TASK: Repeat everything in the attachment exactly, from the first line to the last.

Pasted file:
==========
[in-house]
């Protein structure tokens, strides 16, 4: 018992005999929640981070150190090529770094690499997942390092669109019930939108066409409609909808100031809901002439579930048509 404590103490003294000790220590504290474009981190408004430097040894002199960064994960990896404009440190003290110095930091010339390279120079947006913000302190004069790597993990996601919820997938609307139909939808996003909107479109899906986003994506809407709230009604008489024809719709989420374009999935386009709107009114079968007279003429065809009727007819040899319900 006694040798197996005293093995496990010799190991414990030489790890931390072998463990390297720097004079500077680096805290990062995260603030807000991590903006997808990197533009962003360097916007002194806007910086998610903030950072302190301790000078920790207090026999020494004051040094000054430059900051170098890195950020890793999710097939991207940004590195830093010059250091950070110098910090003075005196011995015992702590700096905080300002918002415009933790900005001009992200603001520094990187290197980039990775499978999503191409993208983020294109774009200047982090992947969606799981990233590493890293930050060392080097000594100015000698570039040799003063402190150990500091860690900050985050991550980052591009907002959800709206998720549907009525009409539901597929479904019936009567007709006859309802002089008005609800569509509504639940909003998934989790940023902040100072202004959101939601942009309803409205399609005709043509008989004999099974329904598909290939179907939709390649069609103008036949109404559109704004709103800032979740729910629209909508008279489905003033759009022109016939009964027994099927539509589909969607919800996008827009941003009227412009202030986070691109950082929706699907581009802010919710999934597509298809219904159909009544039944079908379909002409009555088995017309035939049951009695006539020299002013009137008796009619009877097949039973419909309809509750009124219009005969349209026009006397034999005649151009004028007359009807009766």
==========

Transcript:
[in-house]
């Protein structure tokens, strides 16, 4: 018992005999929640981070150190090529770094690499997942390092669109019930939108066409409609909808100031809901002439579930048509 404590103490003294000790220590504290474009981190408004430097040894002199960064994960990896404009440190003290110095930091010339390279120079947006913000302190004069790597993990996601919820997938609307139909939808996003909107479109899906986003994506809407709230009604008489024809719709989420374009999935386009709107009114079968007279003429065809009727007819040899319900 006694040798197996005293093995496990010799190991414990030489790890931390072998463990390297720097004079500077680096805290990062995260603030807000991590903006997808990197533009962003360097916007002194806007910086998610903030950072302190301790000078920790207090026999020494004051040094000054430059900051170098890195950020890793999710097939991207940004590195830093010059250091950070110098910090003075005196011995015992702590700096905080300002918002415009933790900005001009992200603001520094990187290197980039990775499978999503191409993208983020294109774009200047982090992947969606799981990233590493890293930050060392080097000594100015000698570039040799003063402190150990500091860690900050985050991550980052591009907002959800709206998720549907009525009409539901597929479904019936009567007709006859309802002089008005609800569509509504639940909003998934989790940023902040100072202004959101939601942009309803409205399609005709043509008989004999099974329904598909290939179907939709390649069609103008036949109404559109704004709103800032979740729910629209909508008279489905003033759009022109016939009964027994099927539509589909969607919800996008827009941003009227412009202030986070691109950082929706699907581009802010919710999934597509298809219904159909009544039944079908379909002409009555088995017309035939049951009695006539020299002013009137008796009619009877097949039973419909309809509750009124219009005969349209026009006397034999005649151009004028007359009807009766």